Byrd, Bath and Beyond 

The limitation placed on the type of provisions that can be included in a reconciliation bill is known as the Byrd Rule, named after the late West Virginia senator, Robert Byrd. This process plays out when the legislation undergoes strict review by the Senate parliamentarian to make sure that each piece in the bill meets the spending-revenue requirement, or in Congressional parlance, a “Byrd Bath. While the parliamentarian has almost primary say in what is allowed in the legislation, he or she can be overruled by the president of the Senate, in this case Vice President Kamala Harris, or the president pro tempore, Sen. Patrick Leahy (D-VT).  

Weeks End at Bernie’s 

So where does this leave the “fight for $15”? No one is entirely sure at this point. Congressional legal experts have long argued that the Byrd Rule’s strict interpretation would generally prohibit policy changes that merely have a secondary or ancillary budgetary effect. For example, the presumption is that Republicans could not use reconciliation to ban abortion because the primary policy goal is not budgetary in nature; any changes in federal spending as a result of that policy would be indirect. This has generally been the thinking when discussing reconciliation and minimum wage, but many folks on the left who support an increase are arguing that there is some procedural room to maneuver. The argument is twofold: that any change to the federal minimum wage will directly affect spending on federal employees (thus making the provisions budgetary in nature), or that the Senate president can simply deem the minimum wage provisions as being within the scope of reconciliation.  

Neither the White House nor Senate Democrats have publicly stated whether they will include a minimum wage increase in their final reconciliation plans, but neither also want to run the risk of ticking off the chairman of the Senate Budget Committee, Sen. Bernie Sanders (I-VT). One of the most vocal supporters of a $15 federal minimum wage, the entire reconciliation process begins with each chamber of Congress passing a budget resolution. It just so happens that the budget resolution falls directly within the purview of the mittens-and-coat-wearing progressive from Vermont.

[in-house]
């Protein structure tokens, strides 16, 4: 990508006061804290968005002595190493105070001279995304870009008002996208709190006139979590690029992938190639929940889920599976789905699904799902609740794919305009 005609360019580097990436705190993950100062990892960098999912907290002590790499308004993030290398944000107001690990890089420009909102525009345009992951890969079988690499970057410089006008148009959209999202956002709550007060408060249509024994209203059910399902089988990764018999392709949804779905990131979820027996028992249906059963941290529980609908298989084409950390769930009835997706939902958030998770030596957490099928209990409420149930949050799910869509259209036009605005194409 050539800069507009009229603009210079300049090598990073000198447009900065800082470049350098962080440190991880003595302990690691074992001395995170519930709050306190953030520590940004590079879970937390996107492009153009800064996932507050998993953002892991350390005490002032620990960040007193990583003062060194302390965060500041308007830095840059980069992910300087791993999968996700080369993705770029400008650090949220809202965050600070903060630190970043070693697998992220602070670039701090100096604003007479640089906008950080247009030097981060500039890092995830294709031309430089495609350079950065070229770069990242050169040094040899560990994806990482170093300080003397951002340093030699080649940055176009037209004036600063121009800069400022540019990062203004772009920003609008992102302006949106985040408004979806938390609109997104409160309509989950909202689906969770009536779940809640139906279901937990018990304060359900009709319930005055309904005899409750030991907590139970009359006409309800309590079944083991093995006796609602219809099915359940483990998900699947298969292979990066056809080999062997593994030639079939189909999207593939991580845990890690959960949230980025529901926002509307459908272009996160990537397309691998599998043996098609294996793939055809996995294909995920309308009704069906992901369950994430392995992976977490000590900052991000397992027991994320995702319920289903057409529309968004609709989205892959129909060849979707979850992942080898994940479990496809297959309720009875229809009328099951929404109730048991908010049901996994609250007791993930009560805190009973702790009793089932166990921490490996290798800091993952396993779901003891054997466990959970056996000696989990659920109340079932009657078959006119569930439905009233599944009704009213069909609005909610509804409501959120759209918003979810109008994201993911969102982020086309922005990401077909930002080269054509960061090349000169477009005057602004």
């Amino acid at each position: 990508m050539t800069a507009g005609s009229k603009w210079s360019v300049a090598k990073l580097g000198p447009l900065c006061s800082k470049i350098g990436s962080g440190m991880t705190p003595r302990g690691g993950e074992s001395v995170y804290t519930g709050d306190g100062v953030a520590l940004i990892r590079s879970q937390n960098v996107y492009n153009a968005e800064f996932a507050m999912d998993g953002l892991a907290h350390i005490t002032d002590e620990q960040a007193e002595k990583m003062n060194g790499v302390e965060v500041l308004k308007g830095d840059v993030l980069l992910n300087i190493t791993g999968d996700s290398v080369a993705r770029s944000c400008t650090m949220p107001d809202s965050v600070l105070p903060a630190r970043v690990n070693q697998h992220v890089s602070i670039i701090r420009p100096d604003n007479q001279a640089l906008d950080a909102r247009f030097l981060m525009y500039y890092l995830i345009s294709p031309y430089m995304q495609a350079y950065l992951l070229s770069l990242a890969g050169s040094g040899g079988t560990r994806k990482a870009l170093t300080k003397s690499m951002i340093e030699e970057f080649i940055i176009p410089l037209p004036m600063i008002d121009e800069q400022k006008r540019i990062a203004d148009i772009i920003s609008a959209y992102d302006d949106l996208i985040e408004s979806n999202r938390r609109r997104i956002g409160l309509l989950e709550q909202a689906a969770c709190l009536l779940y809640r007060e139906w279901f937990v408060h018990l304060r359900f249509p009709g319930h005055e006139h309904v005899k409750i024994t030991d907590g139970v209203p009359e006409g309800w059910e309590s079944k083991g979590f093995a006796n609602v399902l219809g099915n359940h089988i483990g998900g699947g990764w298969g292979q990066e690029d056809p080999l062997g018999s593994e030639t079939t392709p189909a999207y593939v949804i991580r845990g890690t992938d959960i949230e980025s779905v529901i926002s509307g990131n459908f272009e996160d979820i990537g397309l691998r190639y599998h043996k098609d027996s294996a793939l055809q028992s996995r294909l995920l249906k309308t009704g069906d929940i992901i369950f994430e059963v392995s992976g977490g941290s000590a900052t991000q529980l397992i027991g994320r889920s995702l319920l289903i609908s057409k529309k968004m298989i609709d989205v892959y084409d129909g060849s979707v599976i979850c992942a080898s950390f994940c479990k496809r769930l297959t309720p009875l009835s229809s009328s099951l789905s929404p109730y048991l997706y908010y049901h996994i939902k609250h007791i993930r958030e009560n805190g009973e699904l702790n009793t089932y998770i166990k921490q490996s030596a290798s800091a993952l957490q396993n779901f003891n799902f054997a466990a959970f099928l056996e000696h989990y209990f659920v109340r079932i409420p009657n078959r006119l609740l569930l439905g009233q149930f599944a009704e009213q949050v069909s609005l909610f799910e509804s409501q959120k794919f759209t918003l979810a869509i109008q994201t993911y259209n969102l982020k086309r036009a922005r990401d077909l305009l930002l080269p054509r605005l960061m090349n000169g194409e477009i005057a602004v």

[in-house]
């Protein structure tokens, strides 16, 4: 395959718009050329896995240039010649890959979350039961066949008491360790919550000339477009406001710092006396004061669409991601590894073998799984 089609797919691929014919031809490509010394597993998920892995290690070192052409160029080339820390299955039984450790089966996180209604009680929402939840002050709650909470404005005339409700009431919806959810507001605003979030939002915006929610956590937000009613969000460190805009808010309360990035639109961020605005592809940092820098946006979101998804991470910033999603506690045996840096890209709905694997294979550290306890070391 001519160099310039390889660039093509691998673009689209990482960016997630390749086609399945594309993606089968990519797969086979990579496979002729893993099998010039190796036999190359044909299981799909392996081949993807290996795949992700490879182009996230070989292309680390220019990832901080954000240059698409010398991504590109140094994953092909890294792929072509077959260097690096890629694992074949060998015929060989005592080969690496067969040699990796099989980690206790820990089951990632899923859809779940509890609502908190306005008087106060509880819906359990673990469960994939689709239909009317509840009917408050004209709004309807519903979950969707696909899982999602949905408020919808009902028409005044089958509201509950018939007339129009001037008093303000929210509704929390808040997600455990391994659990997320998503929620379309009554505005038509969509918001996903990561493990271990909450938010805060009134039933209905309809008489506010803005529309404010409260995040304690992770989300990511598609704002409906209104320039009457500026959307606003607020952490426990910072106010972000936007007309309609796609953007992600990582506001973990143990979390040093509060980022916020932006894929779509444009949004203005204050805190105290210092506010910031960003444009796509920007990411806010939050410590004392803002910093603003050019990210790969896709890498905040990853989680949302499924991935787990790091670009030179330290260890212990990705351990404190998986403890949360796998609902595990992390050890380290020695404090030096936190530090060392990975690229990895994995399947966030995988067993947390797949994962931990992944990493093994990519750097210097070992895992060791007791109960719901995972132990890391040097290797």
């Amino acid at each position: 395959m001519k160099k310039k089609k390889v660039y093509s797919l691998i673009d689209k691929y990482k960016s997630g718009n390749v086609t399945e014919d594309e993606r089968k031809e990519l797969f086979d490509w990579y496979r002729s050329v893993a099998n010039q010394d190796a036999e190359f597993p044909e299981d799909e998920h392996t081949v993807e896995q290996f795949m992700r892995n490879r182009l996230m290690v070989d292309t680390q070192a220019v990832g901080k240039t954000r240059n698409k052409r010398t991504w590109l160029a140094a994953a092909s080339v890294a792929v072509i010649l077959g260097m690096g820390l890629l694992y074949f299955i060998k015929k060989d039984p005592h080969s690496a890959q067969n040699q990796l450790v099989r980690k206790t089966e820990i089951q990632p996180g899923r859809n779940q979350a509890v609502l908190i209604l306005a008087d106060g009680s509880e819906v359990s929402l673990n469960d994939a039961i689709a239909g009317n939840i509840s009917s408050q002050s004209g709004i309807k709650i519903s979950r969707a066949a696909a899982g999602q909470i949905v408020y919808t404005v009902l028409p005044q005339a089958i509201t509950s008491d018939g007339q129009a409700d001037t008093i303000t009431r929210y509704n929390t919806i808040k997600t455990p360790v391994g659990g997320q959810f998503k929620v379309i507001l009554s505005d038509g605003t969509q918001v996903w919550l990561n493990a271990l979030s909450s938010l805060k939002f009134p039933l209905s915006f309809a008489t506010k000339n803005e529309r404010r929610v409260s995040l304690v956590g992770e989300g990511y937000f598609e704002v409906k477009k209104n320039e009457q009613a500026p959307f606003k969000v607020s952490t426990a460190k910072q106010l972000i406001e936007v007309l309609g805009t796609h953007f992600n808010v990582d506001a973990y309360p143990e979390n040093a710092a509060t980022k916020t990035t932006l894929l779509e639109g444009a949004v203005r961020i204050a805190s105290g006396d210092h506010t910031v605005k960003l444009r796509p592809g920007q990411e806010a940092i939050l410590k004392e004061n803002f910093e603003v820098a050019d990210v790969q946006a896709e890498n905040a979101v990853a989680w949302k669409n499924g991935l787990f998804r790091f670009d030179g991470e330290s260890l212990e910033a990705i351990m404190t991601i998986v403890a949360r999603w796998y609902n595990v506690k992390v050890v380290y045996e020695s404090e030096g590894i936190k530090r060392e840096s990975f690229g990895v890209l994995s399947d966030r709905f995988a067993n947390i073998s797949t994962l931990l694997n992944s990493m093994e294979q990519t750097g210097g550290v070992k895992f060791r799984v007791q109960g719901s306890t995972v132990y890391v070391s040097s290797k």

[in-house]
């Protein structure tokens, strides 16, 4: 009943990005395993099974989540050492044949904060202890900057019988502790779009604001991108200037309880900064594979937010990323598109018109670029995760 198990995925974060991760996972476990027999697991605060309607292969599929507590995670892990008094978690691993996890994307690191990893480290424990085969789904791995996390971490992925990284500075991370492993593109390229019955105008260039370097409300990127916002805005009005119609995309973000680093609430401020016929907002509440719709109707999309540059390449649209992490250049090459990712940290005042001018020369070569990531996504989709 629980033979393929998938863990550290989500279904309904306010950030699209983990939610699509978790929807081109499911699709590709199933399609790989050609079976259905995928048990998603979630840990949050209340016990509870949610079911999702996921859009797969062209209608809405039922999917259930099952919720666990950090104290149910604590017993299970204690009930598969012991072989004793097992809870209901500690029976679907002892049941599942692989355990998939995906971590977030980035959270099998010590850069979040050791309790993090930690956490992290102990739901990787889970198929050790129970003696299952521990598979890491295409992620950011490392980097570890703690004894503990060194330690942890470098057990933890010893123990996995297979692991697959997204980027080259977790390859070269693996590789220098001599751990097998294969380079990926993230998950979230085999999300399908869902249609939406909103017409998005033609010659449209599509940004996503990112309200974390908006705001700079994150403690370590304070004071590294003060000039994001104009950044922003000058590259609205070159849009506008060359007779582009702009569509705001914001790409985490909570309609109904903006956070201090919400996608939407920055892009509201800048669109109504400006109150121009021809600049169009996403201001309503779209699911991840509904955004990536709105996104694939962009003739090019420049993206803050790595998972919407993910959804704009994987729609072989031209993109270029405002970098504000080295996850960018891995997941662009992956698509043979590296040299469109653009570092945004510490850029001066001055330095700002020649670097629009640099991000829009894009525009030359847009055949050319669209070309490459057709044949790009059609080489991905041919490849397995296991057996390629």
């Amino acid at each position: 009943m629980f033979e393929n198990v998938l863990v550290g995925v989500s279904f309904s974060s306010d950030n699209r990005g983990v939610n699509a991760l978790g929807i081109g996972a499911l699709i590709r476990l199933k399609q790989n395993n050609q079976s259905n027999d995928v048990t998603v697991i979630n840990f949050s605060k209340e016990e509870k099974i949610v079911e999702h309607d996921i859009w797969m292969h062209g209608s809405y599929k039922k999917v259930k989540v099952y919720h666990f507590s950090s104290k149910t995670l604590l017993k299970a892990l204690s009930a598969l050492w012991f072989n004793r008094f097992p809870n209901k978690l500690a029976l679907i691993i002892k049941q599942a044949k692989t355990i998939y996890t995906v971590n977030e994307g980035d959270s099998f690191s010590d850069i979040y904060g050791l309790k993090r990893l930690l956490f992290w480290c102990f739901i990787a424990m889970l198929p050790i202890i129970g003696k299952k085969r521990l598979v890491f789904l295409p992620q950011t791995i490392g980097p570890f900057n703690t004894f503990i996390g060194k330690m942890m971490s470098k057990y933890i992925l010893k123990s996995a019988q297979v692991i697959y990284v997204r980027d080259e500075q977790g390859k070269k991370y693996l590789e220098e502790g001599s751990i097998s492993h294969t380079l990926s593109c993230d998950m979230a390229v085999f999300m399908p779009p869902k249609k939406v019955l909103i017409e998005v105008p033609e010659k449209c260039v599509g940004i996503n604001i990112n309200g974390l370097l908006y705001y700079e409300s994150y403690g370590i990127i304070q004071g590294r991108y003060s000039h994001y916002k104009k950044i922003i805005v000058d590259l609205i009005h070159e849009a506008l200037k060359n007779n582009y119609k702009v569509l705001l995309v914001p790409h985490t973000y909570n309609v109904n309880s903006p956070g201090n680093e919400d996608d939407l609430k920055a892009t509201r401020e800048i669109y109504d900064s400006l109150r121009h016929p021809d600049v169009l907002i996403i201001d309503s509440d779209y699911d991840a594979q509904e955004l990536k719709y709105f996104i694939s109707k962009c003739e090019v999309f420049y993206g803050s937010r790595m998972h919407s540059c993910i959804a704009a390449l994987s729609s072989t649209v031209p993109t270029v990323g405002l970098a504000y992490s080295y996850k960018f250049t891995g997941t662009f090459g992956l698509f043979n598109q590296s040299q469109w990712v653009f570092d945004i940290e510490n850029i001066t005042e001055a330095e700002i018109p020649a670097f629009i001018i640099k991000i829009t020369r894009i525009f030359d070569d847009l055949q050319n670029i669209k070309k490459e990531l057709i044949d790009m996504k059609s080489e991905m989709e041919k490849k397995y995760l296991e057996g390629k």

Independent Grocery and the Minimum Wage 

The National Grocers Association would consider a commonsense increase in the outdated federal minimum wage  the last increase was in 2009 to $7.25 per hour – but such a dramatic increase to $15 per hour would be devastating to independent community grocerand many small businesses across America. While large national, and multinational, corporations may be able to absorb increased labor costs and continue to stay viable, small businesses will likely be forced to close their doors or substantially reduce their number of employees. The federal minimum wage has always intended to be a floor, not a ceiling, and many states and cities have taken actions to raise their minimums to levels that best align with the economic and cost-of-living conditions of their individual localities. To read more about NGA’s position on a $15 per hour federal minimum wage, please view our issue brief here.